TABLE 3 ______________________________________ Component Broad Preferred Typical ______________________________________ Methane 0-80 0-60 50 Ethane 0-80 0-50 20 Ethylene 0-100 1-80 20 Propane 0-80 0-50 3 Propylene 0-100 1-80 5 n-butane 0-20 0-10 0.5 i-butane 0-60 0-30 1 butylenes 0-100 1-80 0.5 ______________________________________
This stream containing propylene and ethylene may be upgraded as recovered. Optionally, it may be diluted with inert gas such as steam or nitrogen.
The so formed charge stream may be admitted to the stripper portion of the FCCU at 212°-1200° F., preferably 800°-1050° F., say 980° F. and pressure of 1-150 psig, preferably 10-50 psig, say 25 psig and weight hourly space velocity (WHSV) of 0.001-1000, preferably 0.01-50, say 5 parts by weight of olefin per part by weight of catalyst in the stripper at any instant per hour and catalyst to olefin ratio of 0.1-5000, preferably 1-500, say 100 pounds of spent FCC catalyst being circulated to the stripper for every pound of oligomerizable olefin being fed into the stripper.
The upgrading process involves a series of reactions consisting of oligomerization, isomerization, cracking and hydrogen transfer. Taking propylene feed as an example: ##STR1##
In the light of this, the present invention uses the spent FCC catalysts, optionally containing spent FCC additives, in the reactor/stripper part of the FCCU to upgrade C2 to C8 oligomerizable olefins, preferably propylene and ethylene, into C4 /C5 olefins and isoparaffins as well as gasoline. Examples of feedstocks that can be upgraded by this process are product streams of the FCCU containing propylene and ethylene such as the absorber and depropanizer overheads. The feed stream to be upgraded can be introduced into the FCCU's stripper, replacing part or all of the stripping gas such as steam. Some FCCU's have multiple steam injection points. The feed stream can be injected into any steam injection point on the stripper, for instance, the upper or bottom or both ring of a two-ring injection stripper or into the single steam injection point if only one steam injection point exists. The spent FCC catalysts/additives from gas oil catalytic cracking further catalyze the olefin upgrading reactions under typical operating conditions in the FCCU's stripper and reactor and are then circulated to the FCCU's regenerator without interrupting the FCCU operation. Products from the olefin upgrading process are mixed with the FCC products, and the combined reactor effluent is separated as conventional FCCU product streams. Consequently, the overall yield of butenes, pentenes, isobutane as well as gasoline from the FCCU can be enhanced. No additional catalyst or reactor other than those already available in typical FCCU operations is needed.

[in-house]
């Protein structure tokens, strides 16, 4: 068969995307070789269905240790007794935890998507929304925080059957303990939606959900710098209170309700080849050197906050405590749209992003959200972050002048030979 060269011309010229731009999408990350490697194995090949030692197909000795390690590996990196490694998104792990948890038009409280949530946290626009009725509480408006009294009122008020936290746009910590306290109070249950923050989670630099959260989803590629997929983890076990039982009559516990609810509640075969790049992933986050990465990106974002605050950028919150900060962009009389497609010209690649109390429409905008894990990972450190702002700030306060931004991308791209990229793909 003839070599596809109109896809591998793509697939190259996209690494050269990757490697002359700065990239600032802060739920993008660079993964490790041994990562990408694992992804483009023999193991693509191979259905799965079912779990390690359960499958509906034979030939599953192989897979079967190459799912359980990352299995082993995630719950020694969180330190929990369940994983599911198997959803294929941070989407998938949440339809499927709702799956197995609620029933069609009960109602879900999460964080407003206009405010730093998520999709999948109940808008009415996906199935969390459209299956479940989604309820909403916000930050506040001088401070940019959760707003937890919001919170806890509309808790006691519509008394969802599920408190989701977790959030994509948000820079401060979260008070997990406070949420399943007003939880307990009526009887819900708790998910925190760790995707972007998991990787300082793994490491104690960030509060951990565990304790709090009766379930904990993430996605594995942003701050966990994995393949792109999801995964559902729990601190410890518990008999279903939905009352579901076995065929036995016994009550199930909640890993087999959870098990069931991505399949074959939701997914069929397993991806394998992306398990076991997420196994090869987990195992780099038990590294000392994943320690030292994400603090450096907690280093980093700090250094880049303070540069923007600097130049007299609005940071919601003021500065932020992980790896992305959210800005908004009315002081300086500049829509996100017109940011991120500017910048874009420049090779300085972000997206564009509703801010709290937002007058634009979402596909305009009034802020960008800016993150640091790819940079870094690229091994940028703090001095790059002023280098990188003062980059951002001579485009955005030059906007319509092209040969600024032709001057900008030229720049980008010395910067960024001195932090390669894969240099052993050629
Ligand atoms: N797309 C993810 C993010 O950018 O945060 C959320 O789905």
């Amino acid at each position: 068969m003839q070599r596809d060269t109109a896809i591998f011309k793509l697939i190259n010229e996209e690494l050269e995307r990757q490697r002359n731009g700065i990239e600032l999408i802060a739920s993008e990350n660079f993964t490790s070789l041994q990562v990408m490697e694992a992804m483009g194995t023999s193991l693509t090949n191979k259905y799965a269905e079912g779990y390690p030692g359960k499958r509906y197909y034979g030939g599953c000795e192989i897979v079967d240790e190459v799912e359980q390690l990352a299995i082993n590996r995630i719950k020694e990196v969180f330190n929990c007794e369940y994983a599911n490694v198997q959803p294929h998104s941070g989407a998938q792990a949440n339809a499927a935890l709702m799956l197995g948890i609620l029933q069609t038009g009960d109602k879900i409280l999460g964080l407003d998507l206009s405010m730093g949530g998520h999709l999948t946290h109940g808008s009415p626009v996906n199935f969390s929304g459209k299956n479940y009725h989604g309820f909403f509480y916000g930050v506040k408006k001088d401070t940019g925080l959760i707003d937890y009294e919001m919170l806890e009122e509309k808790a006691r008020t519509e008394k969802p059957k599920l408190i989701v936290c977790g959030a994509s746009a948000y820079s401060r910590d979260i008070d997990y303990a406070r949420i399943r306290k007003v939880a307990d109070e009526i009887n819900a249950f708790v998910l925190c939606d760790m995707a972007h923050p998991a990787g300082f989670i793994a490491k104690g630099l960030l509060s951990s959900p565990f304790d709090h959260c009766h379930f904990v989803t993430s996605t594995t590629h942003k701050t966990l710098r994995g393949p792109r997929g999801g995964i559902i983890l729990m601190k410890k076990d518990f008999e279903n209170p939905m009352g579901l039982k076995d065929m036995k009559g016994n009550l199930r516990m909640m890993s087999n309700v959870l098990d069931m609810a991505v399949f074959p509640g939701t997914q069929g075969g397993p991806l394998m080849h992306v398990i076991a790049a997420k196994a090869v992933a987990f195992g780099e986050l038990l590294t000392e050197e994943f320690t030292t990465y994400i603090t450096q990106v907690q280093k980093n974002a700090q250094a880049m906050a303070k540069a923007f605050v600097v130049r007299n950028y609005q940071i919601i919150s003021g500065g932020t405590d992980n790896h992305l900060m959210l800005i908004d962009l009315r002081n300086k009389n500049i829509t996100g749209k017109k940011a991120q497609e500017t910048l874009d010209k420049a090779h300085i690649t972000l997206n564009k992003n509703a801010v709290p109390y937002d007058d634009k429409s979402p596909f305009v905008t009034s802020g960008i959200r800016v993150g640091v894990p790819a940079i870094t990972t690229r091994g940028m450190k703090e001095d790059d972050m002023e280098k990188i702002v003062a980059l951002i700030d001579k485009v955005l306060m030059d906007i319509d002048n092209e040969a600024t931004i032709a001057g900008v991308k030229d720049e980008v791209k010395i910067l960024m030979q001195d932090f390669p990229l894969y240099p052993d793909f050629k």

The temperature in the reactor/stripper when the oligomerizable olefins are introduced should be in the range of 212° F. to 1200° F. The preferred range is 800° F.-1050° F.
The pressure may be in the range of 1 to 150 psig. The preferred range is 10 to 50 psig.
Practice of the process of this invention will be apparent to those skilled in the art from the following description of specific embodiments wherein all parts are parts by weight unless otherwise stated.
In addition to enhanced yields of alkylate/ether precursors and gasoline the instant invention offers other benefits which would be commercially advantageous. First of all, the olefin containing stream may have higher efficiency than steam in stripping hydrocarbons. Secondly, adding the olefin stream to the stripper may have a quenching effect in the reactor. Under usual conditions, there is often a secondary thermal cracking reaction going on at the point where the hot catalyst separates from the riser effluent hydrocarbon, resulting in some undesirable products. This would be reduced due to the quenching effect.
Examples 1-3 demonstrate that spent FCC catalysts are able to convert oligomerizable olefins into C4 /C5 olefins and isoparaffins as well as gasoline, although spent catalysts are not as active as regenerated catalysts. On the other hand, a substantial amount of spent FCC catalysts are located in the reactor/stripper portion of FCCU at any instant of routine FCCU operation, being separated, stripped and then circulated to the regenerator. Taking full advantage of the residual catalytic activity of this massive bed of spent catalyst to upgrade olefins, e.g. propylene and ethylene, can result in a significant yield of isobutane, butenes, pentenes and gasoline.